The narrow loss Friday of a continuing resolution that contained much of the conservative agenda and the subsequent enactment of a CR that essentially preserves spending and programs at present levels was discussed with Newsmax by several Republican U.S. Representatives.
Almost to a person, they blamed Rep. Matt Gaetz, R-Fla., and several allies in the House for undercutting enactment of the Friday CR and forcing them to vote for the package under which the government will be funded until November 17.
"We should have passed the one from yesterday," a Republican House Member who requested anonymity told Newsmax on Saturday, "Matt Gaetz and a few will never vote for anything — no matter what."
The package referred to H.R. 5525, which would have funded the government through October 31, would have reduced most domestic discretionary spending by nearly 30 percent, created a Fiscal Commission charged with making changes to Medicare, and contained a strong border security program. It was defeated by 232 to 198, with 21 Republicans, including Gaetz, opposing it. Most said they did so on the grounds of opposing continuing resolutions.
As to the argument that their party was committed never to keep the government running through a CR, the same lawmaker told us: "I don't like the CR — but it was the strategic thing to do to keep the government open and prevent the Democrats from controlling the House after a shutdown."
Regarding the CR that passed on Saturday with unanimous Democrat support, the GOP member said: "I hate to be forced into this — but that's what Gaetz and his crew did."
This 71-page measure passed the House by 335 to 91, with 90 Republicans voting no. Only one Democrat, Mike Quigley of Illinois, voted no over the CR's failure to include any aid to Ukraine. The Senate subsequently passed it, and President Biden signed into law the bill that will keep the government running until November 17.
Stalwart conservative Rep. Tom McClintock, R-Calif., did go on the record about his support for the CR that went down on Friday.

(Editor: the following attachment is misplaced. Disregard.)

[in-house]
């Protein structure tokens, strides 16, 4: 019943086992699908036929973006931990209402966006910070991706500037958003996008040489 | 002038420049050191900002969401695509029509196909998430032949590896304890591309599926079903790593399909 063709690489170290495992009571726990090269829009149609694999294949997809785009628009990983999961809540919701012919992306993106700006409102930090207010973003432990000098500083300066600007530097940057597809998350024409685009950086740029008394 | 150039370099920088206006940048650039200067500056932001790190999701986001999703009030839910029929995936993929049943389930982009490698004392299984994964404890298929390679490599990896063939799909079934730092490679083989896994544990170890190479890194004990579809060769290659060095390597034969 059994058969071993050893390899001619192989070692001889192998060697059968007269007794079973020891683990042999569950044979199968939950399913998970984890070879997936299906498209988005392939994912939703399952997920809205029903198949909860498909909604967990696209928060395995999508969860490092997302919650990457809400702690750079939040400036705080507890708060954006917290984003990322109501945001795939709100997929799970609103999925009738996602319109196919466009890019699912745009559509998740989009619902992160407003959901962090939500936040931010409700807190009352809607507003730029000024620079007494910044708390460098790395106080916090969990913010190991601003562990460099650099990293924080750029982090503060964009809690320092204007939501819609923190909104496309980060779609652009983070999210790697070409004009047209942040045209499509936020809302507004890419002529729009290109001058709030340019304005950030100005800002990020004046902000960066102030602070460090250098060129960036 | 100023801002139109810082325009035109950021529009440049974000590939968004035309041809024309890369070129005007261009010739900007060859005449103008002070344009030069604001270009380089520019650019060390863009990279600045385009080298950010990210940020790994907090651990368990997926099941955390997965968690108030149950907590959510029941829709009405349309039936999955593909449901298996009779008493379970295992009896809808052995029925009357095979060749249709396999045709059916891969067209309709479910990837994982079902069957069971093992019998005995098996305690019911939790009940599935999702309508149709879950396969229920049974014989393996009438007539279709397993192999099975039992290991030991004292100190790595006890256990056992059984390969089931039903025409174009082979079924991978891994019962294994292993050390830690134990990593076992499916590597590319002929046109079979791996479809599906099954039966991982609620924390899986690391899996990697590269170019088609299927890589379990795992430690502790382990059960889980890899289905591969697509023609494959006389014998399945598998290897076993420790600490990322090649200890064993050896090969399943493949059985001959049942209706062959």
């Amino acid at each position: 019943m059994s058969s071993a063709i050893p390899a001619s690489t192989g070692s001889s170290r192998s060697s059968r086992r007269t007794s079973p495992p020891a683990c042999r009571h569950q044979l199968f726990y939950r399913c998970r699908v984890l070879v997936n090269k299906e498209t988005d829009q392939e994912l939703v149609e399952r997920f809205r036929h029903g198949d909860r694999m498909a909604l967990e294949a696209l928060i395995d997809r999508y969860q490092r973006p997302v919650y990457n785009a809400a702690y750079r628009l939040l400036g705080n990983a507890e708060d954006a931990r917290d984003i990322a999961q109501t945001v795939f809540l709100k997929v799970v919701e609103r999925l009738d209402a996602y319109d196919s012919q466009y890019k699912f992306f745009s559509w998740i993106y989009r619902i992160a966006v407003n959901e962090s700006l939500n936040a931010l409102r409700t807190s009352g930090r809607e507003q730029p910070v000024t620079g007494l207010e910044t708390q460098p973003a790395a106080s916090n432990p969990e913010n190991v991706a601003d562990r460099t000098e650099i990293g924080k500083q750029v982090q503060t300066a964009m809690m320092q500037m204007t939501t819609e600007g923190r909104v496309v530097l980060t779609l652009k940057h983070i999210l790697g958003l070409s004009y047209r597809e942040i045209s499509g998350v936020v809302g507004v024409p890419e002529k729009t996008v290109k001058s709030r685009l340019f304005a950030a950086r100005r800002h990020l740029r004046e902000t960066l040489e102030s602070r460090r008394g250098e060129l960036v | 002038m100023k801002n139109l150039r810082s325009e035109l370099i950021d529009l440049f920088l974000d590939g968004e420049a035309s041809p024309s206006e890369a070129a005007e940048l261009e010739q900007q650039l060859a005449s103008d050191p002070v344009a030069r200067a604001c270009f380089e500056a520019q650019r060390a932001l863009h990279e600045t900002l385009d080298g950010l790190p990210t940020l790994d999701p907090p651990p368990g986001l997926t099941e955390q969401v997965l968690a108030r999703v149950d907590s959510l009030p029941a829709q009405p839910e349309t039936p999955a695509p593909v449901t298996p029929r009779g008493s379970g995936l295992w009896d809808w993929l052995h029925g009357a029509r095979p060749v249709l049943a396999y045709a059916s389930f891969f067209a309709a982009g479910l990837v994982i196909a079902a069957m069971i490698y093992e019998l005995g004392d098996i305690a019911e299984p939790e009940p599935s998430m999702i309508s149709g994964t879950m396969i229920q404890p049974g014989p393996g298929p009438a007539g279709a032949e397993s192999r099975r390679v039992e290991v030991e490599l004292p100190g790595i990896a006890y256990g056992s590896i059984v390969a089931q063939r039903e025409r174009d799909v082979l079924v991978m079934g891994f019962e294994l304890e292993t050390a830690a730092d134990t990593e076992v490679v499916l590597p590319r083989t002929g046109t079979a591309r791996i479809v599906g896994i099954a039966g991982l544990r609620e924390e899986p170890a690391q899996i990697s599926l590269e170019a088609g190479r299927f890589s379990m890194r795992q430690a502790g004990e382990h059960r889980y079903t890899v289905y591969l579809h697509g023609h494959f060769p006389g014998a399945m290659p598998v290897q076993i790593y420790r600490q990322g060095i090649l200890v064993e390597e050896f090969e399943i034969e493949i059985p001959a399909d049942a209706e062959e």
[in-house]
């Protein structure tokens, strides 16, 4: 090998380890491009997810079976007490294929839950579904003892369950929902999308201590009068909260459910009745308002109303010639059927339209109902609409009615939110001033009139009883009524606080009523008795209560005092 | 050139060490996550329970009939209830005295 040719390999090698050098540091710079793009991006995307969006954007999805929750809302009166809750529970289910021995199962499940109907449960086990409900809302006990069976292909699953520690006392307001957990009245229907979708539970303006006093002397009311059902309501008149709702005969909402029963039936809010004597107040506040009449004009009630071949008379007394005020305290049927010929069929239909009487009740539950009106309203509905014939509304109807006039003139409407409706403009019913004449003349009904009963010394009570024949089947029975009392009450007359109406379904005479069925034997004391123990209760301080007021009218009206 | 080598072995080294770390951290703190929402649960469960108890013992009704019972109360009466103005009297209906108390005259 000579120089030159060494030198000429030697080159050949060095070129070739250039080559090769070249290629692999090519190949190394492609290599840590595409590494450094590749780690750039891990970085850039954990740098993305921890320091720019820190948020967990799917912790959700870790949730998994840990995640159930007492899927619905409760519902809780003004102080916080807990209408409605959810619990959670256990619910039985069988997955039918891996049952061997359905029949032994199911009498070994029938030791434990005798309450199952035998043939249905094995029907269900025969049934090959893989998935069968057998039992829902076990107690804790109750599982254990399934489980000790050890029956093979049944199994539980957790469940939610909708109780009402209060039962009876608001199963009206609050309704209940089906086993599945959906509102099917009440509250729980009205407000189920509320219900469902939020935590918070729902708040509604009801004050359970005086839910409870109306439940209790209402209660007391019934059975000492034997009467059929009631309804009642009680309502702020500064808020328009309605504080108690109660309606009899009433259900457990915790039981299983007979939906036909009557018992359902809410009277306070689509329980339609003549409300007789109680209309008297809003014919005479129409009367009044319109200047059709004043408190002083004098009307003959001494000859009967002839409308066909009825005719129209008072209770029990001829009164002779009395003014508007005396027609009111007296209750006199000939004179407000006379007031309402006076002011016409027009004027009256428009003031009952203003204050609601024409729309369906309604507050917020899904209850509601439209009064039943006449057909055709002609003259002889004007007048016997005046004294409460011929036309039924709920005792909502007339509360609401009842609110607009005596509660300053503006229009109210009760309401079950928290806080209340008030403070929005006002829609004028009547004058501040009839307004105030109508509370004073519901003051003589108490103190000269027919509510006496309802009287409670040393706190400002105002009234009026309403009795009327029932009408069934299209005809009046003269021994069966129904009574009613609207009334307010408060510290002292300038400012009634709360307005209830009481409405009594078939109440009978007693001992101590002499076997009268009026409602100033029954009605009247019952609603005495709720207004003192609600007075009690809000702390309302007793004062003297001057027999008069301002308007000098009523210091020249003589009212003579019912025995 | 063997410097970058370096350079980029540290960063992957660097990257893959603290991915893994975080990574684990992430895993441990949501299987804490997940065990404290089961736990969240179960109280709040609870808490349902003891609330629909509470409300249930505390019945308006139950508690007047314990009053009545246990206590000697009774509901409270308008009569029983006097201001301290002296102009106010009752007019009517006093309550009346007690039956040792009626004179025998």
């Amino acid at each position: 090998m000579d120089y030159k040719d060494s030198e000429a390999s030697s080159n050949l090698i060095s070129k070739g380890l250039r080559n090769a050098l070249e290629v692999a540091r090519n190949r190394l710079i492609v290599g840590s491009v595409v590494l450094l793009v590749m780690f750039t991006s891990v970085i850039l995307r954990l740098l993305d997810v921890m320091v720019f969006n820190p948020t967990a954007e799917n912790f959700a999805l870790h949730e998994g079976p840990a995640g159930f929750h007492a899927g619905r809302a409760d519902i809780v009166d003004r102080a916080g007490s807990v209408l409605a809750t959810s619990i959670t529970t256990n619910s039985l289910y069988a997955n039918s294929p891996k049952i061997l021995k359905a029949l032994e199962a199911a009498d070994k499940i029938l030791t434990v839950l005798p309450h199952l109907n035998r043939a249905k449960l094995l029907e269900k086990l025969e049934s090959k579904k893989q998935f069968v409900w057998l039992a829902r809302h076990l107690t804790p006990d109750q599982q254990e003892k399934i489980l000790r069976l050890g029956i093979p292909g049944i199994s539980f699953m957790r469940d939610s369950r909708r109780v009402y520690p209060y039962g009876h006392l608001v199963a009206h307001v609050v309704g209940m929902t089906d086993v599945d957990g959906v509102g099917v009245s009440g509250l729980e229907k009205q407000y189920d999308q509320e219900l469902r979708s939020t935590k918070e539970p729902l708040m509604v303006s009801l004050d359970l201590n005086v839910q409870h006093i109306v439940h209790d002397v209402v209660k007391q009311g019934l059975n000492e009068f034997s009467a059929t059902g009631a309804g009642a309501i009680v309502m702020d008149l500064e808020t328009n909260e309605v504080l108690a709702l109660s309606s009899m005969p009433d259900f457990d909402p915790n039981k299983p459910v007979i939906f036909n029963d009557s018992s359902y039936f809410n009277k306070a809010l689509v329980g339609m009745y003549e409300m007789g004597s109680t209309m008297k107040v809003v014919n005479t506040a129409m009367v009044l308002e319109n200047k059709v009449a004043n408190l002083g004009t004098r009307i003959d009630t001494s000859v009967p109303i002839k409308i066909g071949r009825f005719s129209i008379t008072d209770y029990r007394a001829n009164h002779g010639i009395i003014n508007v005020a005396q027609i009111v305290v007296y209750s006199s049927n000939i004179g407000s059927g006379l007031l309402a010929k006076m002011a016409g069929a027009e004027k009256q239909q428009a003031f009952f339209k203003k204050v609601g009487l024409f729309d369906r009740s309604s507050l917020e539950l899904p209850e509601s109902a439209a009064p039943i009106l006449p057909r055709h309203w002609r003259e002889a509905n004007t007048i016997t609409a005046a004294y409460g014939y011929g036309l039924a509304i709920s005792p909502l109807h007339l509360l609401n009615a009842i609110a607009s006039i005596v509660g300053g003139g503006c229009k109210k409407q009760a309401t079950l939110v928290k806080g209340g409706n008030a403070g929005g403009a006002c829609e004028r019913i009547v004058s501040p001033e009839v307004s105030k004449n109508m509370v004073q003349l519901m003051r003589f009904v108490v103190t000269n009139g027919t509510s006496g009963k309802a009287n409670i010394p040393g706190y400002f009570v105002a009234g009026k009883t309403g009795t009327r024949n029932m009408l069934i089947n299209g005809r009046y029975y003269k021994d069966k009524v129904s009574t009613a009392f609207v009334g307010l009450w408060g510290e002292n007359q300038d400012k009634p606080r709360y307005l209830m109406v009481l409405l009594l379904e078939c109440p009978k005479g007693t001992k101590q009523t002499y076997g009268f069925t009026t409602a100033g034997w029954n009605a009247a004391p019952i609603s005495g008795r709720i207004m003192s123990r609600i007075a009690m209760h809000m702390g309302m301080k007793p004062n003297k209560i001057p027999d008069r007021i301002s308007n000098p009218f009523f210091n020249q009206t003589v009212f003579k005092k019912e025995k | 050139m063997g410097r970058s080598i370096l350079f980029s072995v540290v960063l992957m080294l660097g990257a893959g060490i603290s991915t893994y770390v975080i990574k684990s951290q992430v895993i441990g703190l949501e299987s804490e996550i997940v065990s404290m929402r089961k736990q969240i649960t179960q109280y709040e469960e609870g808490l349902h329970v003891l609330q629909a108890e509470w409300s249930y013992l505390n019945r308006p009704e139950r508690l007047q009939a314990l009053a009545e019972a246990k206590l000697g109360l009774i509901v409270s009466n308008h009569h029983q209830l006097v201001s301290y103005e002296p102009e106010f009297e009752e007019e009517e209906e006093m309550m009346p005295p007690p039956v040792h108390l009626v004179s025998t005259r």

"The defeated CR amounted to a substantial reduction in non-defense discretionary spending and enacted H.R. 2 which would have fully and permanently secured our border," he said, "It failed because 21 Republicans voted against it, costing us a major policy victory. Its defeat gave the leadership no alternative than to put a 'clean' CR on the floor, since a shutdown would have stripped Republicans of any leverage to enact further reforms and set the stage for the left to run the table."
As for the CR that did pass on Saturday and which the Senate subsequently supported, McClintock told us: "The measure that was passed gives us 45 days to enact the remaining appropriations bills that have many solid conservative reforms and place us in a stronger position going into conference with the Senate."
Regarding Gaetz's planned motion to vacate the chair and possibly bring about a vote on his speakership, fellow Californian McClintock said: "Is McCarthy safe in his job? He has the overwhelming respect and support of Republicans. But if a motion is put on the floor to remove him – there are 212 Democrats who can combine with five Republicans to replace him. And I suspect it won't be the five most conservative Republicans that the Democrats join in choosing a replacement."
McClintock recalled how when Republicans actually won a slim majority in the California Assembly in 1994, Democrat Speaker Willie Brown remained in power through the votes of a few renegade Republicans.
"That happened in California in 1994," he told us, "If that happens here, the Republican House majority is effectively ended."
John Gizzi is chief political columnist and White House correspondent for Newsmax. For more of his reports, Go Here Now.
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